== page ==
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Senator the Hon Robert Hill
Leader of the Government in the Senate
Minister for the Environment and Heritage
7 September 2001
The threatened Brush-tailed Rock-wallaby and Squirrel Glider are among a number of species that stand a better chance of survival after the announcement today of Federal Government funding to NSW community groups.
Three community groups have received funding totalling $34,500 through the Threatened Species Network Community Grants Program to undertake action to help safeguard the future of some of NSW's threatened biodiversity.
Federal Environment Minister Robert Hill said the funding complemented the more than 10,000 Natural Heritage Trust projects across the country that have Commonwealth Government support in protecting species through work such as feral animal control or habitat restoration.
Speaking at this year's National Threatened Species Day event in Brisbane, Senator Hill announced total funding of over $520,000 to 40 community groups across Australia through round four of the Grants.
"The Threatened Species Network Community Grants, a joint initiative of the Federal Government's $2.5 billion Natural Heritage Trust and the World-Wide Fund for Nature (WWF), not only assist in saving our unique flora and fauna but also reward community groups with the recognition they deserve," Senator Hill said.
"Local communities in NSW play a vital role in helping to save Australia's unique and precious threatened species. NSW projects funded in this round will undertake on-ground activities including habitat restoration, weed eradication and feral animal control.
"With $18,000 funding, the Coonabarabran and Upper Castlereagh Catchment and Landcare Group will work on controlling foxes on up to 70 properties within an area surrounding a colony of the nationally Vulnerable Brush-tailed Rock-wallaby. The Group will create a fox-free buffer zone to ensure that this threatened population recovers. The project also extends and enhances the control program carried out in Warrumbungle National Park by the National Parks and Wildlife Service, and promotes improved collaboration between landholders and managing bodies for Brush-tailed Rock-wallaby conservation."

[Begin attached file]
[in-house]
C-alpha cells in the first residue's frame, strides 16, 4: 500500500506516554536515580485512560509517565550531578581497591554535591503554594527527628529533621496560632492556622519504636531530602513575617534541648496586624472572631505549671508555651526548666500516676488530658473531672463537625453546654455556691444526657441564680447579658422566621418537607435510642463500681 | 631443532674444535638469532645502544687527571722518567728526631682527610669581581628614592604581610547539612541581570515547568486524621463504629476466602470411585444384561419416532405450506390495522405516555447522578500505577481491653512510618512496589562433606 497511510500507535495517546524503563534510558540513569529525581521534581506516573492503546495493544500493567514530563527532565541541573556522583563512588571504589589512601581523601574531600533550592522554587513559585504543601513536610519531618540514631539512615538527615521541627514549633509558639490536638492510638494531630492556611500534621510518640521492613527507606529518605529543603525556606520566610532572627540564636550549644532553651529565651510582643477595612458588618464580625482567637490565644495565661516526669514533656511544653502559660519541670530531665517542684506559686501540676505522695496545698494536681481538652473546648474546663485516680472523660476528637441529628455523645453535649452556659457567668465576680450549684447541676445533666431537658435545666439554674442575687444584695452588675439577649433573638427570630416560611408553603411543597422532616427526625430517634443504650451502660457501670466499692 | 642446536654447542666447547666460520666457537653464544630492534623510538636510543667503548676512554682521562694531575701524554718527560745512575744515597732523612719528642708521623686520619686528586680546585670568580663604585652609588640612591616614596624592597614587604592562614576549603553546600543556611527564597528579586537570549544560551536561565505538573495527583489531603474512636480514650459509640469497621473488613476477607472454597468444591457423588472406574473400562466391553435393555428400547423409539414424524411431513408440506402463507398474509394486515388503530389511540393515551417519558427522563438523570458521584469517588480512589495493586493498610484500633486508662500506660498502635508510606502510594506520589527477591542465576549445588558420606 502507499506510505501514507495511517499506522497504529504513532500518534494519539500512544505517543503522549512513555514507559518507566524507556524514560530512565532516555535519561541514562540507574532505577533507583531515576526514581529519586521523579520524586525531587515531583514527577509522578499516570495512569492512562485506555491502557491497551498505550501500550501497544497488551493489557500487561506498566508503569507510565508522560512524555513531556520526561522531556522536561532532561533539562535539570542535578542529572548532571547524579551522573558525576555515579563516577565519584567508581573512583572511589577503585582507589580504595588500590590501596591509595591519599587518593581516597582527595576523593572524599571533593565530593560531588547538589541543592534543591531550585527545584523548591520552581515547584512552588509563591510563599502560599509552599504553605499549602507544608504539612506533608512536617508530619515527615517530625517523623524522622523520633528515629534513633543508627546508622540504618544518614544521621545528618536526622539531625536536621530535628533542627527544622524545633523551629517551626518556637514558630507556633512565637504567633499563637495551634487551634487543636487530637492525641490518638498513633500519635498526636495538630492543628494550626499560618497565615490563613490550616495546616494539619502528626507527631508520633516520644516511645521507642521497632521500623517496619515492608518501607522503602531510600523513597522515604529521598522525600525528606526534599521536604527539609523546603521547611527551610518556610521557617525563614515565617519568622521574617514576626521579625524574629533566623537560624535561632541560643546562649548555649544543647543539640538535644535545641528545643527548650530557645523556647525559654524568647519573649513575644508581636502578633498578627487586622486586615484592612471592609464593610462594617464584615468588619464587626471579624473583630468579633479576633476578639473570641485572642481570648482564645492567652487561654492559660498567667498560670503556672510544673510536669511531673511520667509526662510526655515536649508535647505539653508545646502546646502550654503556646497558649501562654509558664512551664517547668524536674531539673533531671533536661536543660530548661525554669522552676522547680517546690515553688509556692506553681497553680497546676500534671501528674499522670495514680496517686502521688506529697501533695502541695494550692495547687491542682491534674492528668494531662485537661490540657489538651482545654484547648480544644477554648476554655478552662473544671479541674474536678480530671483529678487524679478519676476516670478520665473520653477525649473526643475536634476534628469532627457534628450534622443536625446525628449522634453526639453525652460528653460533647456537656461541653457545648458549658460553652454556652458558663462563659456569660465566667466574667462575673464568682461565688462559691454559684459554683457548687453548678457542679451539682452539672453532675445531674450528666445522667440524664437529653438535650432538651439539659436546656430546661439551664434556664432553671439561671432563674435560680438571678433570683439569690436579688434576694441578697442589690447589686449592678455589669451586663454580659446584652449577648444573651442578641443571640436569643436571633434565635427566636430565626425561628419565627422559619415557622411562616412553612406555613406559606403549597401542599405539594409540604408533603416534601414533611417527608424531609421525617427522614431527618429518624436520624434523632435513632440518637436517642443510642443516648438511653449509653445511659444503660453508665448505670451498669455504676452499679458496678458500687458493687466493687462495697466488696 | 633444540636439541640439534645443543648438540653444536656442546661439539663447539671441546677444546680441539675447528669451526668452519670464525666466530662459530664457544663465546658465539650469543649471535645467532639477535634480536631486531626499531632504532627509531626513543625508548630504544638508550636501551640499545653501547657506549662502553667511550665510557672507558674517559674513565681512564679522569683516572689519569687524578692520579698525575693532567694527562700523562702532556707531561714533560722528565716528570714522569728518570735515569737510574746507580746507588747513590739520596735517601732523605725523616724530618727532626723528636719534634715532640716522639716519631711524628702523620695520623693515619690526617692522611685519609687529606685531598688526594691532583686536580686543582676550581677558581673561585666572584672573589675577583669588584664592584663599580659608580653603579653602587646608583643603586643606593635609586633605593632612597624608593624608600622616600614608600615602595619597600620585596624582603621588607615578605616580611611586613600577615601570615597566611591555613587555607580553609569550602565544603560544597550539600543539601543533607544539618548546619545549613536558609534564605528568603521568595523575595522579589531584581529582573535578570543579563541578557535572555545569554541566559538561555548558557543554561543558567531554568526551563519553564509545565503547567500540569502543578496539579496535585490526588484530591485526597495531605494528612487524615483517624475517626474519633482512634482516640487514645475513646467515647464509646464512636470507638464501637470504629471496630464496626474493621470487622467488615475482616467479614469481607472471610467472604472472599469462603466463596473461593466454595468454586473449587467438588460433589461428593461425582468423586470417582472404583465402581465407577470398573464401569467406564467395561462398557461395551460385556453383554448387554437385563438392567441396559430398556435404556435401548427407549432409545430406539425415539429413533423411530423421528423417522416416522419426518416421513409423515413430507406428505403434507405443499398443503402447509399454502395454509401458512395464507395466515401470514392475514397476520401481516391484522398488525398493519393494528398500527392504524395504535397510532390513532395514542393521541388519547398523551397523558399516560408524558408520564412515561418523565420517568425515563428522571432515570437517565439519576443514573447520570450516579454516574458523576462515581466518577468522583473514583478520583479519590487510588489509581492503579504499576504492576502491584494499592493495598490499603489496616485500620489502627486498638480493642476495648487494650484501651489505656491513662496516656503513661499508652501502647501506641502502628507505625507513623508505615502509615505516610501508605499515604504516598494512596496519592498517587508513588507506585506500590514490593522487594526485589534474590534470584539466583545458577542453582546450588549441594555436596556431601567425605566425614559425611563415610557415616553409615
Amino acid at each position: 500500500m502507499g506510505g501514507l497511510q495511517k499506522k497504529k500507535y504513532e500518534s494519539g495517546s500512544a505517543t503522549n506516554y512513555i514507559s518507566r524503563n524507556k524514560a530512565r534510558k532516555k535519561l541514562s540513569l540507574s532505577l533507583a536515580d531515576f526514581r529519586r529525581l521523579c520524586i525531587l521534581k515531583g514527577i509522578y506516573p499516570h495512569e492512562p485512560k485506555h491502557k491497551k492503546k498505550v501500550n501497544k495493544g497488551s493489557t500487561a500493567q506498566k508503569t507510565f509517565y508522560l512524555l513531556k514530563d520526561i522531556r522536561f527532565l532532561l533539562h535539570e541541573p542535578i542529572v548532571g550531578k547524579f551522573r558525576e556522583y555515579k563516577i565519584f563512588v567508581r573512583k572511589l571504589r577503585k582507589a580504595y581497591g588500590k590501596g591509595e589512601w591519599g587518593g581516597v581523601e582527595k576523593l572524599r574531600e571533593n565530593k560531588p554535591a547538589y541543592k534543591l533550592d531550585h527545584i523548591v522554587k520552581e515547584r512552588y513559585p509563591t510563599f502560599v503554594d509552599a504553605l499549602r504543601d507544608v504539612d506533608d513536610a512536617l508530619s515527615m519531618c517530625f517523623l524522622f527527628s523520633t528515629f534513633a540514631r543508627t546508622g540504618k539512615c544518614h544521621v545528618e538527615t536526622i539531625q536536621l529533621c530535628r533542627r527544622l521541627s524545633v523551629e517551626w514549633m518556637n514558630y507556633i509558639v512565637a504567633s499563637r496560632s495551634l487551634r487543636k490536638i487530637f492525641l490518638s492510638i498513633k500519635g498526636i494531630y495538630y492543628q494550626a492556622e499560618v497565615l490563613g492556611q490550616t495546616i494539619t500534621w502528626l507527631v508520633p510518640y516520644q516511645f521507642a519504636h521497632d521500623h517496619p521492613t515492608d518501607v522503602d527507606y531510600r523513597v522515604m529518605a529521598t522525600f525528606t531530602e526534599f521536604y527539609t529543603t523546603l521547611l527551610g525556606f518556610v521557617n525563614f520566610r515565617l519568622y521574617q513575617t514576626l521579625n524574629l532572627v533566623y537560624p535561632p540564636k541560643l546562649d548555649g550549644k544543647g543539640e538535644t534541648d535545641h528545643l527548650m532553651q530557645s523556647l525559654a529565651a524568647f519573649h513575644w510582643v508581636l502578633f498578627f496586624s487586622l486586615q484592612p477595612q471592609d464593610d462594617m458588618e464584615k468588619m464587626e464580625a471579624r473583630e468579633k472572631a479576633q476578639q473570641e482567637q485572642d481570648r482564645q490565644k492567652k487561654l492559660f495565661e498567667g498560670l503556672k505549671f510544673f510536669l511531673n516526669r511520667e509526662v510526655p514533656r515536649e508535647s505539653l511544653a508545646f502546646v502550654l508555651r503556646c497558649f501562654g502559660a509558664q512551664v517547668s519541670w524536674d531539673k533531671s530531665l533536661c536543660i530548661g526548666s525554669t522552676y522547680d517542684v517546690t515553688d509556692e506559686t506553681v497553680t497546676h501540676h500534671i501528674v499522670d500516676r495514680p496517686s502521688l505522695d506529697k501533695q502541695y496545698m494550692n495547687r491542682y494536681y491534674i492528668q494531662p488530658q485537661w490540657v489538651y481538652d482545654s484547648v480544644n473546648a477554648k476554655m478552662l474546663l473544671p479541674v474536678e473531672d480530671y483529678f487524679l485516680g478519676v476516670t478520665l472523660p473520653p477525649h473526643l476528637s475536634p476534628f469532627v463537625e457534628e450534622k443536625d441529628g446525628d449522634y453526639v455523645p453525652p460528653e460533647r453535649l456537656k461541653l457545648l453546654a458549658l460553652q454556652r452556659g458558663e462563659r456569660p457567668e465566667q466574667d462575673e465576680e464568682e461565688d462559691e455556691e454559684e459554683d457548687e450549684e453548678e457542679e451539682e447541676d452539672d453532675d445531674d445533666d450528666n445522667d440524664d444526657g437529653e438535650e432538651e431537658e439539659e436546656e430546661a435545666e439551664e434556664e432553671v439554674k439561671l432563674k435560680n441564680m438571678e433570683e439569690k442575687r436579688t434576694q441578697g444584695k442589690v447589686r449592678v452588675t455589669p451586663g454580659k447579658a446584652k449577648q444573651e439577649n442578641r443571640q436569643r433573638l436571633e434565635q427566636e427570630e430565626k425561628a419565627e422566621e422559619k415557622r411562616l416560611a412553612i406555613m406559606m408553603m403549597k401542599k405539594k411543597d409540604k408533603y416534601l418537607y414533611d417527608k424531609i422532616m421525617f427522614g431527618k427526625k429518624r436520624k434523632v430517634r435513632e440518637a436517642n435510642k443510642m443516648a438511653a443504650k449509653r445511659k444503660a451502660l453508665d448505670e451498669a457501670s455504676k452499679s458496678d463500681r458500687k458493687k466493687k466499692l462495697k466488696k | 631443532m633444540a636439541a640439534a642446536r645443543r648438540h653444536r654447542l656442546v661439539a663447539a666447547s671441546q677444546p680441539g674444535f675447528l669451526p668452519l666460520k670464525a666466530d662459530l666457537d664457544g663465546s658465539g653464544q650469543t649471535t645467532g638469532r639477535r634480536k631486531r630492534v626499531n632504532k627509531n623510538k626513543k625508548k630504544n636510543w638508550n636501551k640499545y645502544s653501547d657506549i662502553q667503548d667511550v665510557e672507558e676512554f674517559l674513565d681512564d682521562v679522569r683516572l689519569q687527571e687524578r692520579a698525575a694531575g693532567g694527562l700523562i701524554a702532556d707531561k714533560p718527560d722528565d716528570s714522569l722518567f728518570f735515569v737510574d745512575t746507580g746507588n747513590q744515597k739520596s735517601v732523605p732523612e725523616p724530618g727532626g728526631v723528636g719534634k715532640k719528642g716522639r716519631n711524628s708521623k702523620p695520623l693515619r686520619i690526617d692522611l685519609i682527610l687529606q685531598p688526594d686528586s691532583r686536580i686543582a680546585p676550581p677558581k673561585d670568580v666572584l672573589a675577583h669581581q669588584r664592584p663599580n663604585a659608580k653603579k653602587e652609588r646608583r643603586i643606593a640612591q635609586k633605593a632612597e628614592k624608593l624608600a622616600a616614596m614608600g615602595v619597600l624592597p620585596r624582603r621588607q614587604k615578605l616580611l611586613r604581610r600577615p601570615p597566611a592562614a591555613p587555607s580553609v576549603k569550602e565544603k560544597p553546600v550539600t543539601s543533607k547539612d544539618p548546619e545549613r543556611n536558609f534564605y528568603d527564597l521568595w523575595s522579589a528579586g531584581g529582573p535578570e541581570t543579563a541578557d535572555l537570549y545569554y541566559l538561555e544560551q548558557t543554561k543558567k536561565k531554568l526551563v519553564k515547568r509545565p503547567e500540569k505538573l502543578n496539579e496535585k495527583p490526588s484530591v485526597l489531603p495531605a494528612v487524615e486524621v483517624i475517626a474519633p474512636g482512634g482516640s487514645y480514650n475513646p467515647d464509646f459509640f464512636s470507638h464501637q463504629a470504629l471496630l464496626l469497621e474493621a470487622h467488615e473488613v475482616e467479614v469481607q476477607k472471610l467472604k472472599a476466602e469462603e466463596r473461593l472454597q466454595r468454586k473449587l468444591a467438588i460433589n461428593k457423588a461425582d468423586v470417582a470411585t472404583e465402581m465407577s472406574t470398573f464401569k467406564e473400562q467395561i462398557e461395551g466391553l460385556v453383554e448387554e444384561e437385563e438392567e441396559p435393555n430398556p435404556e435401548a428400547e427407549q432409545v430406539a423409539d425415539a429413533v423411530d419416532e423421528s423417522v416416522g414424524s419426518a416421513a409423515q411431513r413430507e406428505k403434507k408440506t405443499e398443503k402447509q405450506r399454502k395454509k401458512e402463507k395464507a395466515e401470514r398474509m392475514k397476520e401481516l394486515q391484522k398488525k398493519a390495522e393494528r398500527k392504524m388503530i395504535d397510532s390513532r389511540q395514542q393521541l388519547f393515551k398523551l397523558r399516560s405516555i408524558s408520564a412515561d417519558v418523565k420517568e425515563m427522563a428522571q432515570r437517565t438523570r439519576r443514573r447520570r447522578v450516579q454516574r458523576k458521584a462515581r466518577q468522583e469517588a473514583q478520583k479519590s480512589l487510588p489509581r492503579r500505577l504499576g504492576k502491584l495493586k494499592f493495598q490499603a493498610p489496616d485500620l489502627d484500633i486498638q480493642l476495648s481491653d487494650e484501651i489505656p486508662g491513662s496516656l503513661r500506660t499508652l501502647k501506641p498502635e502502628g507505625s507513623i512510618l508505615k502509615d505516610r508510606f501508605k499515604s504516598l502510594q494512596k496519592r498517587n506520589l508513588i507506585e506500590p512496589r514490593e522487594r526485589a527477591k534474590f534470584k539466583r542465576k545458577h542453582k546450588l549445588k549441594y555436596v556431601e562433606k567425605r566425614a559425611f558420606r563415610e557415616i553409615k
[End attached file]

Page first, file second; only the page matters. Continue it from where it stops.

WWF Australia Chief Executive Officer Dr David Butcher highlighted the importance of the Threatened Species Network Community Grants program in building community interest in conservation activities.
"Australia has one of the world's most megadiverse ecosystems, yet many of our native species are currently at risk of extinction," Dr Butcher said.
"The conservation work that is funded through this important partnership between WWF, community groups throughout Australia and the Federal government is a vital step toward creating awareness of Australia's unique environment by encouraging community participation in a range of projects and conservation initiatives that will help conserve native wildlife. Conserving threatened species and ecosystems has been the foundation of WWF's work internationally for 40 years and WWF is pleased to continue this relationship with NSW communities and the Natural Heritage Trust."
National Threatened Species Day is held on 7 September each year to commemorate the day that the last Tasmanian Tiger died in captivity in 1936. A list of NSW projects funded in 2001-02 is attached.
September 7, 2001
Belinda Huppatz (Senator Hill) (02) 6277 7640 or 0419 258 364
Rosslyn Beeby (WWF) (02) 9281 5515 or 0419 520 960
For further information on any of the projects listed here or to get in contact with proponents, please contact the New South Wales Threatened Species Network coordinator:
Francesca Andreoni, WWF
Ph: (02) 9281 5515
Fax: (02) 9281 1060
Project Title: Friends of the Warrumbungle Brush-tailed Rock-Wallaby
Proponent: Coonabarabran and Upper Castlereagh Catchment and Landcare Group Inc
Project Summary: This project will conduct fox control work over one year on up to 70 properties within an area surrounding a colony of the nationally Vulnerable Brush-tailed Rock-wallaby. The intention is to create a fox-free buffer zone to ensure that this threatened population recovers. This project extends and enhances fox control work carried out in Warrumbungle National Park by the National Parks and Wildlife Service. In addition, the project will establish better collaboration between landholders and management authorities for Brush-tailed Rock-wallaby conservation.
Project Title: Restoration of Habitat for an Endangered Population of Squirrel Gliders
Proponent: Wagga Wagga Urban Landcare Group
Project Summary: The Squirrel Glider population at Wagga Wagga is being used as a model for conservation work on several nationally and State-listed threatened species in the region. In the short term, immediate habitat enhancement will fix the present habitat deficiencies. In the longer term, the development and implementation of management guidelines and a possible conservation agreement will ensure habitat protection for a range of species.
Project Title: Mt. Gibraltar Reserve Threat Abatement Project
Proponent: Mt. Gibraltar Reserve Threat Abatement Project
Project Summary: The project aims to protect the State-listed eucalypt forest-woodland ecological community in the Mount Gilbraltar Forest. The intention is to remove weeds over 1ha of the steeper slopes so as to promote natural regeneration at this site. There is also an opportunity to raise awareness about this site via brochures, media releases, talks and displays. The project activities would be the first recovery initiatives to be implemented from the recovery plan, due out next year.